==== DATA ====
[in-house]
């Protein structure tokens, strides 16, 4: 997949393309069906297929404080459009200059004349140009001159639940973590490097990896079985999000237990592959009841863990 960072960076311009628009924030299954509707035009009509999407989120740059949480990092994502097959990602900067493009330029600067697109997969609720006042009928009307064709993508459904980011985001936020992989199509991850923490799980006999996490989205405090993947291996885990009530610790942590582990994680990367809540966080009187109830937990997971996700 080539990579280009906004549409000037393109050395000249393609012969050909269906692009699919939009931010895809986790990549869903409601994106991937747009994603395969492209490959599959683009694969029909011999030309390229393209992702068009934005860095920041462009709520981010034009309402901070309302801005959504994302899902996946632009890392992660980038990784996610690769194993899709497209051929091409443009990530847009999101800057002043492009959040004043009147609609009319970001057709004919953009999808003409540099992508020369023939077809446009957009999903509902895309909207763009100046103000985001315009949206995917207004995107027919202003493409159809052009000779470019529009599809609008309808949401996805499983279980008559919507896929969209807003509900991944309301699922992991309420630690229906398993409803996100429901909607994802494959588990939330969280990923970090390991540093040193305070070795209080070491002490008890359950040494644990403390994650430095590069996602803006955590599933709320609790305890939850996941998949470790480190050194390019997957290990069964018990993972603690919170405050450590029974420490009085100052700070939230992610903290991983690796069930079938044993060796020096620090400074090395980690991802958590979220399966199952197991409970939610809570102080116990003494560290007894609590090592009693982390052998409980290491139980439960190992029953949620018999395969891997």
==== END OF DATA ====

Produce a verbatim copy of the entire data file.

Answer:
[in-house]
């Protein structure tokens, strides 16, 4: 997949393309069906297929404080459009200059004349140009001159639940973590490097990896079985999000237990592959009841863990 960072960076311009628009924030299954509707035009009509999407989120740059949480990092994502097959990602900067493009330029600067697109997969609720006042009928009307064709993508459904980011985001936020992989199509991850923490799980006999996490989205405090993947291996885990009530610790942590582990994680990367809540966080009187109830937990997971996700 080539990579280009906004549409000037393109050395000249393609012969050909269906692009699919939009931010895809986790990549869903409601994106991937747009994603395969492209490959599959683009694969029909011999030309390229393209992702068009934005860095920041462009709520981010034009309402901070309302801005959504994302899902996946632009890392992660980038990784996610690769194993899709497209051929091409443009990530847009999101800057002043492009959040004043009147609609009319970001057709004919953009999808003409540099992508020369023939077809446009957009999903509902895309909207763009100046103000985001315009949206995917207004995107027919202003493409159809052009000779470019529009599809609008309808949401996805499983279980008559919507896929969209807003509900991944309301699922992991309420630690229906398993409803996100429901909607994802494959588990939330969280990923970090390991540093040193305070070795209080070491002490008890359950040494644990403390994650430095590069996602803006955590599933709320609790305890939850996941998949470790480190050194390019997957290990069964018990993972603690919170405050450590029974420490009085100052700070939230992610903290991983690796069930079938044993060796020096620090400074090395980690991802958590979220399966199952197991409970939610809570102080116990003494560290007894609590090592009693982390052998409980290491139980439960190992029953949620018999395969891997």